‘All My Clients Are Criminals’

How to Run a Criminal Law Practice without Losing Empathy or Your Mind

All My Clients Are Criminals’
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A few years in, or 10 years, or 20, to a criminal law practice may provide a lawyer with a moment of clarity: that all of her clients are criminals. Yes, they have due process rights. Yes, they may have been overcharged for acts, in the long run, that are not so reprehensible. Absolutely, they may have been subjected to government overreaching or inappropriate searches or brutal interrogations. Still, those clients are brushing up against the law, are already in trouble with the law, or are about to be.

Do you have to like them?

Of course not. The lawyer-client relationship ultimately is a business one. Clients need legal assistance; you provide it.

The Social Problem

But what such aloof, if accurate, assessments miss is the contemporary merger of work and social life. Lawyers with other sorts of practices may enjoy some casual bantering with clients in more social arenas, on the golf course, at the spa, during business conferences, and so on. Criminal lawyers can do so, too, of course — although such networking may result in more indirect referrals, a friend of a friend in a little bit of hot water knows you are a criminal lawyer and needs help. What you probably won’t be doing is going to a convention of the criminally accused or having big Christmas open houses for all of your clients.

You need to look at your law practice not as a means to a social life but as one upholding the Constitution and defending justice.

That doesn’t mean you shouldn’t have a social life involving elements of your work sphere, but you may need to pursue one in ways slightly different than, say, a colleague concentrating on mergers and acquisitions might. Try becoming more active in bar associations, whether national or local.

Of course, criminal lawyers may also need to resist the temptation to challenge the system quite as much as their clients have done.

It’s one thing to defend those operating in what may be deemed gray areas of the law; it’s another to begin exploiting those nuances as part of your personal pursuits.

Here are some suggestions for keeping your attitude toward your work fresh and your outlook upbeat when working on criminal defense cases for the long term.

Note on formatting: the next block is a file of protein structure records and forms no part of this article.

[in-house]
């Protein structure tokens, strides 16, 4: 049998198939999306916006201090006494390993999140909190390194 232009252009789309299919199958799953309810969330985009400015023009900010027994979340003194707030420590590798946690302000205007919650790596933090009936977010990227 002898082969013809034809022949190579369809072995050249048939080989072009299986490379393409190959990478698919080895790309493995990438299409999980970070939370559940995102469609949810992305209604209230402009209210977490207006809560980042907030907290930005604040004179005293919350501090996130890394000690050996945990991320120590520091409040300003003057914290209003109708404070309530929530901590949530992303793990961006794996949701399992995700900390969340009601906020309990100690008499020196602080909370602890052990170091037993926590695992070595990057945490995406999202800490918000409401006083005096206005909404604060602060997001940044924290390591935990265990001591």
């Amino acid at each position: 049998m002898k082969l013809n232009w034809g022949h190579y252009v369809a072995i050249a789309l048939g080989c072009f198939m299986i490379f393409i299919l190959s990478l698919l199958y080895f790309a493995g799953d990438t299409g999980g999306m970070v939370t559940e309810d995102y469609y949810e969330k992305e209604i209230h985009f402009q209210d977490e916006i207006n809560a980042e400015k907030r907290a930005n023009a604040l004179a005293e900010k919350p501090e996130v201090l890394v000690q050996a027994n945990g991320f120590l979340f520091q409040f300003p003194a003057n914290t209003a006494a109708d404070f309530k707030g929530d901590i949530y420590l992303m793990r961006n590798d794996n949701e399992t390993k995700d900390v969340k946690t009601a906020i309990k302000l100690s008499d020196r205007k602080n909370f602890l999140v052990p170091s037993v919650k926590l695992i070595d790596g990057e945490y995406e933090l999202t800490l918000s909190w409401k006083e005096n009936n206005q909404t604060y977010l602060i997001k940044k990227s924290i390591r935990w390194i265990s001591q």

Work Pro Bono

Take on a pro bono case involving a slightly different area, one you are still competent to represent clients in, but that is not so directly akin to your day-to-day practice. You may soon appreciate again that very much of law practice involves people feeling that they have been wronged by someone, whether it’s ‘the system,’ their business partner, their about-to-be-former spouse, or someone who rear-ended their car. They have an injury of sorts, and they want to be made whole. They want things to be made right. They want to protect what they have, for themselves, for their families, for others. At the end of the day, are criminal defendants really so different? Maintaining any sort of career in the same field for a long time is hard. How to keep your practice and your attitude thriving as a criminal lawyer.

Accept Different Cases

If you are burning out on the types of cases you are getting, if you have grown weary of hearing about how one more privileged college freshman was arrested for getting high at a party or can’t summon enthusiasm for dealing with one more slightly off kleptomaniac charged with lifting makeup from a big-box store, mix up your mix.

If those sorts of cases are troubling you right now, don’t accept them. Refer them to your partner or to a colleague. Despite all the law enforcement in the world, crime hasn’t stopped occurring. There may be no shortage of charged defendants needing legal help

Exercise Your Empathy

Sit in a local court and watch sentencings for a while. Seeing one after the other defendant facing punishment, seeing their loved ones in the courtroom, may help you summon more empathic feeling toward those defendants, for the lives they were born into, for the success they managed to attain before their troubles overtook them.

Volunteer at a prison: teach reading or writing or other skills to inmates or become involved with a program that arranges for inmates’ children to visit them. Humanize those inmates, criminal defendants generally, your clients specifically.

Maintaining any sort of career in the same field for a long time is hard. Take steps to help make your own career satisfying for the long run.